Just over 14% of the respondents would meanwhile not go to the polls and another 8.7% would not vote for any of the candidates.

Pirc Musar, who will run as independent, was labelled as (very) appropriate candidate by almost 54% of those polled, and almost 9% said she is not the right candidate.

Logar, who will also formally run independently, was rated as (very) appropriate by almost 42%, with just over 10% opposing his bid.

Kos, a former ambassador to Germany and Switzerland, was deemed as a (very) appropriate candidate by 44.4%, as opposed to 8.5% who disapprove of her bid.

Delo's May poll about potential presidential candidates, meanwhile, showed that the run-off would be made by Pirc Musar and Kos.

The paper says Kos may have lost some support after ex-President Milan Kučan endorsed Pirc Musar arguing it would be wrong for one political party to hold all three top offices in the country - also those of the prime minister and the parliamentary speaker.

The latest poll also shows that a great deal of Pirc Musar's supporters come from Freedom Movement supporters (46%), which compares to only 29% in Kos's case.

Many of Pirc Musar's supporters come from the coalition Social Democrats (35%), which is yet to present its candidate.

Logar's supporters meanwhile come mainly from the voters of the Democratic Party (SDS) - 70%, while he would also receive votes from NSi supporters.

06 Jul 2022, 13:23 PM

STA, 6 July 2022 - Slovenian musician and charity co-founder Gregor Bezenšek has officially announced his bid for the autumn presidential election. He will run as an independent, vowing to go "sky-high" for people's benefit.

Bezenšek, who has been campaigning for treatment of children with rare diseases, hopes to modernise the presidential office, overcome divisions and strengthen the Slovenian national identity through music if elected.

He pledged to especially protect the rights of the most vulnerable, and to perform his duties with empathy and sincere determination.

Bezenšek promises to speak up when a firm position of the president is needed. "I have no intention of looking away, too often it seemed like the children were fighting and the father was watching TV," he said.

He believes Slovenia needs a strong leader with a backbone who has shown resilience in the face of adversity.

Bezenšek, whose stage name is SoulGreg Artist, has founded the charity Viljem Julijan Association for Children with Rare Diseases together with his wife after they lost their son to a rare incurable disease.

Other candidates to announce their bids for the autumn presidential election so far are vice-president of the Freedom Movement party Marta Kos, former Foreign Minister Anže Logar, lawyer Nataša Pirc Musar and psychoanalyst Nina Krajnik. Kočevje Mayor Vladimir Prebilič will present his bid on Thursday.

Like Bezenšek, most plan to collect 5,000 voter signatures in support of their bids.

More on the other candidates and the presidential election in general

28 Jun 2022, 11:28 AM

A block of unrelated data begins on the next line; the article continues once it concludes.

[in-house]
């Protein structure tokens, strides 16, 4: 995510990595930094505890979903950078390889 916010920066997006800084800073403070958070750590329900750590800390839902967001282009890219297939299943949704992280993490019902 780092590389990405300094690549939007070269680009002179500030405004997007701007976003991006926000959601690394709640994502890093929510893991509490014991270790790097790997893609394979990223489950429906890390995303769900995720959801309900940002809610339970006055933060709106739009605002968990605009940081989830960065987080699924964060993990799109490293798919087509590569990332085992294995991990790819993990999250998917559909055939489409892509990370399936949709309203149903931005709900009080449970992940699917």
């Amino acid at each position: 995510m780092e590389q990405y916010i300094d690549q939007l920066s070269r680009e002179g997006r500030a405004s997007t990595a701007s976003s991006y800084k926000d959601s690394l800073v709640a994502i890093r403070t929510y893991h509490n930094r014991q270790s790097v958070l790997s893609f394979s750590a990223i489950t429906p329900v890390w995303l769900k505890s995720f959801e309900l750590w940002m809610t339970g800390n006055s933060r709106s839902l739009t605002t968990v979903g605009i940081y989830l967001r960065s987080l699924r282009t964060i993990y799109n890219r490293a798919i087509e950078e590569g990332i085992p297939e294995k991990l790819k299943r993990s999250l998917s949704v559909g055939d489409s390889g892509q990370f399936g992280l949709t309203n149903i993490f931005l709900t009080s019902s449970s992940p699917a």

STA, 28 June 2022 - Marta Kos, vice-president of the Freedom Movement, has officially announced her bid for the presidency of the republic. She will run as her party's candidate and hopes the two coalition partners will endorse her as well. 

The first of the candidates so far to run with the support of a parliamentary party, Kos said she was "proud to be a representative of the progressive forces that restored people's dignity and hope for the future after two difficult years of backwardness."

"I will be proud if I can continue to be a voice of a civil society that swears by solidarity, the common good, and civic courage," she said, adding that she would proudly represent Slovenia and restore its reputation in Europe and in international relations.

"We know what bothers, confuses and frightens us. The uncertain situation, the grating times, the cruel war. But we also know what we are capable of doing and how to win, we know how to be proud of a job well done, to trust in cooperation, gentle kindness as well as solidarity," she said.

Kos said she would be different than the incumbent, Borut Pahor, who has decided not to be a moral authority.

The party's president, Prime Minister Robert Golob, said it was time to "change how the office of the president is performed".

"We need a president who knows how to act as a moral compass ... we want a president who can tell what is right and what is wrong, regardless of who is in power; even if I am in power, we want the president as a corrective of the executive branch," according to Golob, who added it was high time for Slovenia to get a female president.

Born in 1965, Kos used to work as a TV journalist, including as foreign correspondent from Germany, before she led the Government Communications Office under the Janez Drnovšek government in 1997-1999, whereupon she first worked for the Chamber of Commerce and Industry (GZS) and then as a business coach.

In 2013 she was named ambassador to Germany and in 2017 she became the ambassador to Switzerland, a post from which she resigned in 2020 due to differences in views with the Janez Janša government.

Since then she has worked as a business coach in Switzerland, where she met her current partner.

When announcing her candidacy today, Kos expressed hope that the coalition partners Social Democrats (SD) and the Left would support her, but the parties have since said that they would be putting forward their own candidates.

SD head Tanja Fajon said the party would be discussing the presidential election on Monday, adding that given the party's history, tradition and its network it was only appropriate to run with a candidate of its own.